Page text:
The Rise of Pop-Up Organic Dining
The flip side of enjoying farm to table is taking the table to the farm. So-called “pop-up feasts” are booming at farms throughout the country during growing and harvest seasons. While the format varies, dinners are typically hosted on working rural or urban farms, last about three hours and include aperitifs and a tour before the meal. Wine pairings or beer tastings and live music may be among the enticing activities offered. (read more…)
Clever Ways to Eat Healthy Anywhere
Traveling can be tricky for those trying to eat a plant-based diet, especially on long stretches of highway. More than 33 percent of Americans, or 100 million-plus people, are eating vegan/vegetarian meals more often, even if they do not adhere to a strict plant-based lifestyle, concluded a 2011 Harris Interactive study commissioned by the Vegetarian Resource Group. Here is what the discerning traveler can do when hunger strikes. (read more…)
Grill Scrumptious Pizzas and Flatbreads
Summer is high season for grilling when just about anything sizzled over high heat tastes great. Grill masters Karen Adler and Judith Fertig recently put this theory to the test when they fired up their grills—gas and charcoal—to cook bruschetta, panini, flatbreads and pizzas. The results tasted so good that they created a cookbook: Patio Pizzeria: Artisan Pizza and Flatbreads on the Grill. (read more…)
How to Buy Good Eggs from Happy Hens
Janice Cole, the author of Chicken and Egg: A Memoir of Suburban Homesteading with 125 Recipes, knows how delicious a really fresh egg tastes. She keeps three chickens she calls “the girls” in the backyard of her suburban Minneapolis home. “Jasmine, a white Silkie, lays small, beige-colored eggs; Keiko a black and white Ameraucana and Silver Wyandotte cross, green eggs; and Peanut, a brown, feathery Cochin mix, brown eggs,” relates Cole. (read more…)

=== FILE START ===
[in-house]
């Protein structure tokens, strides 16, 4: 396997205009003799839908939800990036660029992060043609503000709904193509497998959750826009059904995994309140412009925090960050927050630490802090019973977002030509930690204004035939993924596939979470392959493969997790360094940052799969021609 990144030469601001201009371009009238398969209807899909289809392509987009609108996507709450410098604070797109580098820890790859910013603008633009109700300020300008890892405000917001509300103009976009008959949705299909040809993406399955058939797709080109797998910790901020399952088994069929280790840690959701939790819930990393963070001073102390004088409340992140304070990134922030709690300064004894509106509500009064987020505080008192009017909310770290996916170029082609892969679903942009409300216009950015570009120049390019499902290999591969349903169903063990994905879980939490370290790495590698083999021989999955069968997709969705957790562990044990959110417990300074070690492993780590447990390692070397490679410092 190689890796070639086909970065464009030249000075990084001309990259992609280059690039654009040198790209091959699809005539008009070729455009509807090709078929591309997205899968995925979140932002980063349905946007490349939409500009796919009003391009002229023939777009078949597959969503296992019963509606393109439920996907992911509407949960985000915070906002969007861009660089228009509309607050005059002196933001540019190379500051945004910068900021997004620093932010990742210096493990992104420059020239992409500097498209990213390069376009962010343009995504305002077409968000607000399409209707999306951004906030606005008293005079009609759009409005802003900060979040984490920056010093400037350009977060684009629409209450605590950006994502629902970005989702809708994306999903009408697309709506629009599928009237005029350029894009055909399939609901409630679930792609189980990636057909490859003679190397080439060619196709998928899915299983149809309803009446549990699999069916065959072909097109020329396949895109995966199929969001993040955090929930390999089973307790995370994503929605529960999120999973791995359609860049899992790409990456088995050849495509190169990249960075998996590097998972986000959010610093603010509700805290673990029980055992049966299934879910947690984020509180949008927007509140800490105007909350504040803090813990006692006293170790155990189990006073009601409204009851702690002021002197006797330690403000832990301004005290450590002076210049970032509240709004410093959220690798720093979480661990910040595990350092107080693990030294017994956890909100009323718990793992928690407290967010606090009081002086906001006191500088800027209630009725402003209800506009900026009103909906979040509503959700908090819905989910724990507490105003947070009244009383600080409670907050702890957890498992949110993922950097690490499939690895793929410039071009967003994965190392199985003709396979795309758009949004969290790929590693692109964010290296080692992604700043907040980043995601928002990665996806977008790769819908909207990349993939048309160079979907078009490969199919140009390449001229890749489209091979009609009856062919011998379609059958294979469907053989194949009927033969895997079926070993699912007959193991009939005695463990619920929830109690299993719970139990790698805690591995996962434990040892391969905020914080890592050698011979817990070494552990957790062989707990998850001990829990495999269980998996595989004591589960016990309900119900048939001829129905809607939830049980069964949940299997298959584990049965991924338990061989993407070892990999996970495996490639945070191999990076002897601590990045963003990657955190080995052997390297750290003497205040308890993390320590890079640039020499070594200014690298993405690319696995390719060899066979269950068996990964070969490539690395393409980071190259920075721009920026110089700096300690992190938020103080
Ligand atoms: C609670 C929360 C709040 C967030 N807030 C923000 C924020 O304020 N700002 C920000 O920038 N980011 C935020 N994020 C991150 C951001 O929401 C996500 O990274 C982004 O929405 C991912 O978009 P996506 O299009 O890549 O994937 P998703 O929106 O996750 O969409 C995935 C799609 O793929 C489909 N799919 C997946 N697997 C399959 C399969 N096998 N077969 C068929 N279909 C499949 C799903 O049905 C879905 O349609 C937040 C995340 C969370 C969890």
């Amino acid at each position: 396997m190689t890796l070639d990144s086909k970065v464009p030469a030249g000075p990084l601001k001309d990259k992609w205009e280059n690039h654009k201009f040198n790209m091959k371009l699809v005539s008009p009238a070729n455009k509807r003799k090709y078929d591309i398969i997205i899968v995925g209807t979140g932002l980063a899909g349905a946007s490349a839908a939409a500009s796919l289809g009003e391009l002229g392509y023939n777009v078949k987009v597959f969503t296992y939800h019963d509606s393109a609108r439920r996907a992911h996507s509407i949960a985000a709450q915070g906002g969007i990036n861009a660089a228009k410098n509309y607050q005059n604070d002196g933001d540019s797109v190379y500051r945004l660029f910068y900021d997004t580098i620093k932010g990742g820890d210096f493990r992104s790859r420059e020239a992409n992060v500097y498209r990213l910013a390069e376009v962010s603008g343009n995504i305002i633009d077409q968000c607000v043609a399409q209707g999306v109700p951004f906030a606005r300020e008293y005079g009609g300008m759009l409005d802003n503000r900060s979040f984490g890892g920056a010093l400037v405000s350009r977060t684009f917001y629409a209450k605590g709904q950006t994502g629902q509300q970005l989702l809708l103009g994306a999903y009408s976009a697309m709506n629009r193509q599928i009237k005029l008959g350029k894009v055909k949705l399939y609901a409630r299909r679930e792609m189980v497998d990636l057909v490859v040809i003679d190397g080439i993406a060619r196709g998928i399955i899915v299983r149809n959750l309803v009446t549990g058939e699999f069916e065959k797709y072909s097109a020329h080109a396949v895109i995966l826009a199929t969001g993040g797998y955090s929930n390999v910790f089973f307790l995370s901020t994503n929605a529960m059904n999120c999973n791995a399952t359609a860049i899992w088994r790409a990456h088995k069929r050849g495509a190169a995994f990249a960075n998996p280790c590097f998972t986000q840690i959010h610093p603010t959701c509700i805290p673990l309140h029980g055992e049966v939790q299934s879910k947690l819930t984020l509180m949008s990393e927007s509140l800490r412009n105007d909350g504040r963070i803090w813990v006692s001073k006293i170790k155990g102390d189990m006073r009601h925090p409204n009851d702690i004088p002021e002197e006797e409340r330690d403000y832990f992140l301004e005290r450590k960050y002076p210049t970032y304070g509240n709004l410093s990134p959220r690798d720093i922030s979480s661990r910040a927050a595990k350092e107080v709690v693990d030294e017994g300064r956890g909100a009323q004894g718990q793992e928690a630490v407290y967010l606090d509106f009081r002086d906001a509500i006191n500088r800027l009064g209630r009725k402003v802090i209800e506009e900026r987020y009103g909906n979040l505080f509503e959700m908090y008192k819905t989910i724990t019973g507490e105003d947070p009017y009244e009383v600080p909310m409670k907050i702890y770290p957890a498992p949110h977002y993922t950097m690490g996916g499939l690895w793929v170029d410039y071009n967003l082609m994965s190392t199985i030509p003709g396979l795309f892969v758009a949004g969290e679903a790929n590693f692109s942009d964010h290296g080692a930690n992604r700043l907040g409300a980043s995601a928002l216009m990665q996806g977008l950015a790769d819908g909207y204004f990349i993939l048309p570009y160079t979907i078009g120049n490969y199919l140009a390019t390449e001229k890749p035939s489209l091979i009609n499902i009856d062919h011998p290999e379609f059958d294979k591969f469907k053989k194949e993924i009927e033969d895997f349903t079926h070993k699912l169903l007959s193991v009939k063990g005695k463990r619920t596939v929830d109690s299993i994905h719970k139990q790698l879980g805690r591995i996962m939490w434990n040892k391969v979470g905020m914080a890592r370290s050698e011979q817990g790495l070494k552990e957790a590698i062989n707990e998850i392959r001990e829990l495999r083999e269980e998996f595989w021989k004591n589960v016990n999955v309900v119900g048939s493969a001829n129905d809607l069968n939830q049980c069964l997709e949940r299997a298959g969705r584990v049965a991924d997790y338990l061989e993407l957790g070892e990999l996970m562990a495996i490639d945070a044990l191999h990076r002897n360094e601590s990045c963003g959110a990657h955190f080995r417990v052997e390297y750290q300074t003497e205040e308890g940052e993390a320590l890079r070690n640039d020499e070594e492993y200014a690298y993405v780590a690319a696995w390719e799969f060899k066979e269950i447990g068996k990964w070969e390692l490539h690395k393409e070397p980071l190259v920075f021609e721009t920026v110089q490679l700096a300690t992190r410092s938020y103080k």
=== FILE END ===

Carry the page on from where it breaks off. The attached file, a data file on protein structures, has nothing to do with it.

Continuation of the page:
How to Move Past Food Sensitivities
Complaints of digestive upsets, brain fog, headaches, relentless food cravings and unrelieved stress appear to be at epidemic levels these days.
“These symptoms may be part of newfound awareness of the wide-ranging and seemingly unrelated health problems caused by food sensitivities and intolerances, which are different from food allergies,” explains microbiologist Kiran Krishnan, from Chicago. (read more…)
Good Fat Doesn’t Make Us Fat
In an era of too much information, the role of fats in our diet has been a victim of not enough information. Today’s turnaround in nutritional thinking acknowledges natural fats as being vital to heart health and weight loss.
Heart Health Benefit
A recent metastudy in the Annals of Internal Medicine, a journal of the American College of Physicians, concluded that saturated fat does not appear to increase heart disease risk, overturning almost 60 years of accepted medical thought. (read more…)
Easy-Grow Microgreens Are Big on Nutrition
Fast, fun to grow and packed with flavor and nutrition, tender young microgreens can go from seed to table in as little as a week. Close cousins to edible sprouts, microgreens are grown in potting soil or seed-starting mixes instead of plain water. They customarily grow beyond the sprout stage until they have produced a true leaf or two. After that, harvesting is a simple matter of snipping off fresh greens. (read more…)
Restorative Drinks Revive Good Cheer
During jam-packed special occasions like holidays, our drinks should multitask, too. We need festive tipples to refresh us without overdoing it, restore equilibrium if we overeat or drink or revive us when we’re feeling low from a seasonal cold or flu.